When an unconfident young woman is cursed with an old body by a spiteful witch, her only chance of breaking the spell lies with a self-indulgent yet insecure young wizard and his companions in his legged, walking home.
The Clock family are four-inch-tall people who live anonymously in another family's residence, borrowing simple items to make their home. Life changes for the Clocks when their daughter, Arrietty, is discovered.
College student Hana falls in love with another student who turns out to be a werewolf, who dies in an accident after their second child. Hana moves to the rural countryside where her husband grew up to raise her two werewolf children.
A young boy stumbles into a mysterious girl who floats down from the sky. The girl, Sheeta, was chased by pirates, army and government secret agents. In saving her life, they begin a high flying adventure that goes through all sorts of flying machines, eventually searching for Sheeta's identity in a floating castle of a lost civilization. Written by
Tzung-I Lin <email@example.com>
The weaponry and mechanical settings in Laputa is a mixture of British and German designs. Miyazaki is a fan of German weaponry (he has manga works like The Return of Hans and Otto Carius - both about WWII German tank crews), so soldier's uniform, medals, and grenades (Stielhandgranate, the famous "potato masher" in WWII) are modeled after German design, not to mention the gigantic battle zeppelin "Goliath." However, since the town of Slag Ravine was modeled after a mining town in Wales, British-styled civilian clothing and British weapons such as Lee-Enfield SMLE Mk. III rifle (soldiers) and Webley top-break revolver (Muska and his agents) appear frequently in the film. See more »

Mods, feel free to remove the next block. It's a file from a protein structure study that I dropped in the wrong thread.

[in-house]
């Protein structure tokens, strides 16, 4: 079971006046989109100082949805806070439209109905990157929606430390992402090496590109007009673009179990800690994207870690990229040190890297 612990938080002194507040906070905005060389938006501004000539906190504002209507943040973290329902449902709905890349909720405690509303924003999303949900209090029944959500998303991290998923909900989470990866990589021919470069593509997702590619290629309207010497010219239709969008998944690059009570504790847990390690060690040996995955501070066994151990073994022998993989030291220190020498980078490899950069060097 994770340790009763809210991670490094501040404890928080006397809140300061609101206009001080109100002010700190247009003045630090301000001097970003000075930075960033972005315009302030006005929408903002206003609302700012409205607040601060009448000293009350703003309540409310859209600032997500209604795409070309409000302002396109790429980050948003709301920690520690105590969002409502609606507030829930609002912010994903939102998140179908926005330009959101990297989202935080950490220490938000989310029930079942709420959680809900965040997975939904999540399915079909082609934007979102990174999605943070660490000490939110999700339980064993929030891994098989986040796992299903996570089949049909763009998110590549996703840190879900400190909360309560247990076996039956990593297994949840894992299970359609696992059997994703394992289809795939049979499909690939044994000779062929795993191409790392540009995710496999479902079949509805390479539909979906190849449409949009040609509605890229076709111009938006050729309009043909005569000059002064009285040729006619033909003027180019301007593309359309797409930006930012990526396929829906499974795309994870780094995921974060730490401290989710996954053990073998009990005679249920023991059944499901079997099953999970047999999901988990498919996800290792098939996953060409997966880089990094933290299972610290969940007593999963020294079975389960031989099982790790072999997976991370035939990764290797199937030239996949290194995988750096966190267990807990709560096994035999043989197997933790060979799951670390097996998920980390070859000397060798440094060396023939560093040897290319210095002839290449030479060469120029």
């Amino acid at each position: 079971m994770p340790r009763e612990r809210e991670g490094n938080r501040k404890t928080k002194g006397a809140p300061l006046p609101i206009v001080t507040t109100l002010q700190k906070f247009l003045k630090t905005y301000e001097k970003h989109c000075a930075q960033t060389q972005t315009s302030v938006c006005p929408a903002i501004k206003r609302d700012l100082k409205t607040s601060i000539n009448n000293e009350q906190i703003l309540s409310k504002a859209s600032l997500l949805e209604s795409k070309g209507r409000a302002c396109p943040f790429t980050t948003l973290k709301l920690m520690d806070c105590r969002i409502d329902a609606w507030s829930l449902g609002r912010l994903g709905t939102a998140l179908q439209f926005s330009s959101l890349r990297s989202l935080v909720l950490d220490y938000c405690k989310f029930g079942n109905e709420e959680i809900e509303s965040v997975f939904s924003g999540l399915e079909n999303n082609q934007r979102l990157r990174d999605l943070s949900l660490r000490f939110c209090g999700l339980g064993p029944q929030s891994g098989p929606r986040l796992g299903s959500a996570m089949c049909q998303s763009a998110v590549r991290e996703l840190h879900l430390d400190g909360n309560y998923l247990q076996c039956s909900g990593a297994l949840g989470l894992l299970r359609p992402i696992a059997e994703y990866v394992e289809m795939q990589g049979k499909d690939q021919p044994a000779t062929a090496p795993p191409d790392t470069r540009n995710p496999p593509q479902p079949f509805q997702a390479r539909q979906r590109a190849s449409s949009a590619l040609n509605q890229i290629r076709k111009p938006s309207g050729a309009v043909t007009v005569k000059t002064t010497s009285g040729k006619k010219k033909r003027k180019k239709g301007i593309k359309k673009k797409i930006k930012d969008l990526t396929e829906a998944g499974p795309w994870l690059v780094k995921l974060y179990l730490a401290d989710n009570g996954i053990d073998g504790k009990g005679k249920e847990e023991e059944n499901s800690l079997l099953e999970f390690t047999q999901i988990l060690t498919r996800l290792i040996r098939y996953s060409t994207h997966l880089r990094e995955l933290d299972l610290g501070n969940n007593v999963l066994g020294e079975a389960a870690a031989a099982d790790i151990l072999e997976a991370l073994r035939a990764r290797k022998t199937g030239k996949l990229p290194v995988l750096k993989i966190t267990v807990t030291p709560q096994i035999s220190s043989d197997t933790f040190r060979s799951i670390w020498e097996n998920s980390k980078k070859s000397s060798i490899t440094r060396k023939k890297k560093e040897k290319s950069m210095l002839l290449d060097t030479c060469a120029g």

When Muska is announcing his rise in rank and plan to the soldiers, he is shown from the side wearing his red uniform, but the next shot from just in front of him shows it changed to green before it's shown afterward, always red. See more »
I have seen just about all of Miyazaki's films, and they are all beautiful and captivating. But this one rises above the rest. This movie totally impressed me!
I fell in love with Pazu and Sheeta, and their sweet, caring friendship. They were what made the movie for me. Of course, the animation is also superb and the music captures the feelings in the film perfectly. But the characters are the shining point in this movie: they are so well developed and full of personality.
Now, let me clarify: I'm really talking about the Japanese version of the movie (with English subs). While the English dub is good (mostly), it simply pales in comparison to the original language version. The voices are better, the dialogue, everything. So I suggest seeing (and hearing) the movie the way it originally was.
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